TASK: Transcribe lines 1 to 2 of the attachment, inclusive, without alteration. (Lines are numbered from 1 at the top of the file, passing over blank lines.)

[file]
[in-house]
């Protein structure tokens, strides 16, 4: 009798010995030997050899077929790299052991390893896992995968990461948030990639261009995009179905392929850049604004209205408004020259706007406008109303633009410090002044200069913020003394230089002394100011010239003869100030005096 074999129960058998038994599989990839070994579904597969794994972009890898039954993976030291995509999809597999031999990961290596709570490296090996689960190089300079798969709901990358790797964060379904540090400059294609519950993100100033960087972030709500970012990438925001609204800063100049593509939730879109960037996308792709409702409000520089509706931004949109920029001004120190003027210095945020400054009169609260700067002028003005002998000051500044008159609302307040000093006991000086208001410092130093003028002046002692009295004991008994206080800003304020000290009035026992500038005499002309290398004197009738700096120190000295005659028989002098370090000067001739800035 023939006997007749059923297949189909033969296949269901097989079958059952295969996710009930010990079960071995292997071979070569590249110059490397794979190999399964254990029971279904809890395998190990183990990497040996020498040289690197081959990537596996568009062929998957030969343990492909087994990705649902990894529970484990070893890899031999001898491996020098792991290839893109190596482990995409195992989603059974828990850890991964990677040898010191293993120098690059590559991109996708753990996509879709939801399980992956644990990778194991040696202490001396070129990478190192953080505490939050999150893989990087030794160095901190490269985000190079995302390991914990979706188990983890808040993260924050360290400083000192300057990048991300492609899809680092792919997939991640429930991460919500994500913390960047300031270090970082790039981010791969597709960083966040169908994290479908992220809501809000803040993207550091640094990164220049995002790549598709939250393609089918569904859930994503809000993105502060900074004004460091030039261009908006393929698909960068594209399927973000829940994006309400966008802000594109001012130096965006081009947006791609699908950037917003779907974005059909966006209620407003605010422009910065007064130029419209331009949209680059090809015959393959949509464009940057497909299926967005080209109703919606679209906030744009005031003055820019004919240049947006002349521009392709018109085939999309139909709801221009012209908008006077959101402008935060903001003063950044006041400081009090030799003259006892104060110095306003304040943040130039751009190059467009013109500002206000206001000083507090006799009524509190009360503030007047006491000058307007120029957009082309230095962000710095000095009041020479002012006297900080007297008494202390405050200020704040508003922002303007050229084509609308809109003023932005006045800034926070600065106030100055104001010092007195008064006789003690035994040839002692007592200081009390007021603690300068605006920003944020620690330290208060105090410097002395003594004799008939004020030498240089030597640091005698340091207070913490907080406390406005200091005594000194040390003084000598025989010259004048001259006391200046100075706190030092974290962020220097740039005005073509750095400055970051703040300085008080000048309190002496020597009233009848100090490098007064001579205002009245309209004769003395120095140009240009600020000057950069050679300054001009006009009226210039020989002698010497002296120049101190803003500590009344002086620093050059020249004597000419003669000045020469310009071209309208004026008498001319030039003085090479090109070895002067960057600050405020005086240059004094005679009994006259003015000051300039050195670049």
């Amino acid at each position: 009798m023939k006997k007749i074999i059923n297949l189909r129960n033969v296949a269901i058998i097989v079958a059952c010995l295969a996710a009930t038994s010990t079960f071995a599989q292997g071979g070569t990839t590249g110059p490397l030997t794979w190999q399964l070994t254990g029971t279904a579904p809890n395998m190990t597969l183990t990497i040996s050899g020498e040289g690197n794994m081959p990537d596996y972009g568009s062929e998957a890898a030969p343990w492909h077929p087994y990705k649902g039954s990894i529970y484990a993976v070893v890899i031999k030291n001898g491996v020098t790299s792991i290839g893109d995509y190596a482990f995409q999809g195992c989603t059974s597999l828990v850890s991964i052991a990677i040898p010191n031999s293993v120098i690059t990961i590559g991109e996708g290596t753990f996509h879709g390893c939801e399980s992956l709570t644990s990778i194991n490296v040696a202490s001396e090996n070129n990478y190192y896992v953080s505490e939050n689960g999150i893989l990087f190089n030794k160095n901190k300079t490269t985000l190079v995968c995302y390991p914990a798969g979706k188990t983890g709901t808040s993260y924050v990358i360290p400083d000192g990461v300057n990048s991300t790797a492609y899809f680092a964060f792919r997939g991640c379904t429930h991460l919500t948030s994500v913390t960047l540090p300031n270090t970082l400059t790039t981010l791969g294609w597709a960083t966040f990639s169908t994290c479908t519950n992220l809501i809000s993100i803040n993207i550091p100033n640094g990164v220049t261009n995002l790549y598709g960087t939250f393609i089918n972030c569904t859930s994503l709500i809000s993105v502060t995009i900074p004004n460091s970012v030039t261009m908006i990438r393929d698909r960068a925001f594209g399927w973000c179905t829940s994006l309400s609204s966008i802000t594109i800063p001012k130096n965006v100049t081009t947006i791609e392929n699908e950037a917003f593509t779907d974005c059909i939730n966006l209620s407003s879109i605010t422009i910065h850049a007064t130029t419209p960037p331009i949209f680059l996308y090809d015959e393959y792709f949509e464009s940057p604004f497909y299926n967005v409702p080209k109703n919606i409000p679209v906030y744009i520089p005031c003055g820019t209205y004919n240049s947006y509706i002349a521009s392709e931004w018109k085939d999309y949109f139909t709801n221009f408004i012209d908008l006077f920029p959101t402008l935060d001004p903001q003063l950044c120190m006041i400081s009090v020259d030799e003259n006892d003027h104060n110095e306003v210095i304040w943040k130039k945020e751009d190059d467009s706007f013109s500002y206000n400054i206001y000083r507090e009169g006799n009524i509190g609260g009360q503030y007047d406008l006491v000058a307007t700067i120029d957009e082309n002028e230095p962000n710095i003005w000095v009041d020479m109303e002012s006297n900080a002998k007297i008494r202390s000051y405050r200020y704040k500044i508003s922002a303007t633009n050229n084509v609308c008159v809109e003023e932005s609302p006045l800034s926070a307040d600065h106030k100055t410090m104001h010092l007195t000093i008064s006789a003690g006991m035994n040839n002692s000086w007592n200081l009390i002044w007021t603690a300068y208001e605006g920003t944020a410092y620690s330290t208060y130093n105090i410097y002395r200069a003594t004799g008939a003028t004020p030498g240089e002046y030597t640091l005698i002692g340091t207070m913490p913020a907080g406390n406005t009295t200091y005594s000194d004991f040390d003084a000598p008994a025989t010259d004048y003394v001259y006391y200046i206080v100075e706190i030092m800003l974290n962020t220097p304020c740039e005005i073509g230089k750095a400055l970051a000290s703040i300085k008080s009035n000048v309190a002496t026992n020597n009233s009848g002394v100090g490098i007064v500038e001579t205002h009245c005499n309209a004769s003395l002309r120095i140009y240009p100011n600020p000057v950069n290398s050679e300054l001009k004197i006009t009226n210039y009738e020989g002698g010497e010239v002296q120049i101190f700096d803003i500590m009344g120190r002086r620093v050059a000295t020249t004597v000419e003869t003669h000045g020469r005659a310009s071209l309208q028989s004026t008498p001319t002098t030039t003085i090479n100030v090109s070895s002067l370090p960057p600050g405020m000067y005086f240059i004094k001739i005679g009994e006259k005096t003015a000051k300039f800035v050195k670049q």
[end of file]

[in-house]
């Protein structure tokens, strides 16, 4: 009798010995030997050899077929790299052991390893896992995968990461948030990639261009995009179905392929850049604004209205408004020259706007406008109303633009410090002044200069913020003394230089002394100011010239003869100030005096 074999129960058998038994599989990839070994579904597969794994972009890898039954993976030291995509999809597999031999990961290596709570490296090996689960190089300079798969709901990358790797964060379904540090400059294609519950993100100033960087972030709500970012990438925001609204800063100049593509939730879109960037996308792709409702409000520089509706931004949109920029001004120190003027210095945020400054009169609260700067002028003005002998000051500044008159609302307040000093006991000086208001410092130093003028002046002692009295004991008994206080800003304020000290009035026992500038005499002309290398004197009738700096120190000295005659028989002098370090000067001739800035 023939006997007749059923297949189909033969296949269901097989079958059952295969996710009930010990079960071995292997071979070569590249110059490397794979190999399964254990029971279904809890395998190990183990990497040996020498040289690197081959990537596996568009062929998957030969343990492909087994990705649902990894529970484990070893890899031999001898491996020098792991290839893109190596482990995409195992989603059974828990850890991964990677040898010191293993120098690059590559991109996708753990996509879709939801399980992956644990990778194991040696202490001396070129990478190192953080505490939050999150893989990087030794160095901190490269985000190079995302390991914990979706188990983890808040993260924050360290400083000192300057990048991300492609899809680092792919997939991640429930991460919500994500913390960047300031270090970082790039981010791969597709960083966040169908994290479908992220809501809000803040993207550091640094990164220049995002790549598709939250393609089918569904859930994503809000993105502060900074004004460091030039261009908006393929698909960068594209399927973000829940994006309400966008802000594109001012130096965006081009947006791609699908950037917003779907974005059909966006209620407003605010422009910065007064130029419209331009949209680059090809015959393959949509464009940057497909299926967005080209109703919606679209906030744009005031003055820019004919240049947006002349521009392709018109085939999309139909709801221009012209908008006077959101402008935060903001003063950044006041400081009090030799003259006892104060110095306003304040943040130039751009190059467009013109500002206000206001000083507090006799009524509190009360503030007047006491000058307007120029957009082309230095962000710095000095009041020479002012006297900080007297008494202390405050200020704040508003922002303007050229084509609308809109003023932005006045800034926070600065106030100055104001010092007195008064006789003690035994040839002692007592200081009390007021603690300068605006920003944020620690330290208060105090410097002395003594004799008939004020030498240089030597640091005698340091207070913490907080406390406005200091005594000194040390003084000598025989010259004048001259006391200046100075706190030092974290962020220097740039005005073509750095400055970051703040300085008080000048309190002496020597009233009848100090490098007064001579205002009245309209004769003395120095140009240009600020000057950069050679300054001009006009009226210039020989002698010497002296120049101190803003500590009344002086620093050059020249004597000419003669000045020469310009071209309208004026008498001319030039003085090479090109070895002067960057600050405020005086240059004094005679009994006259003015000051300039050195670049």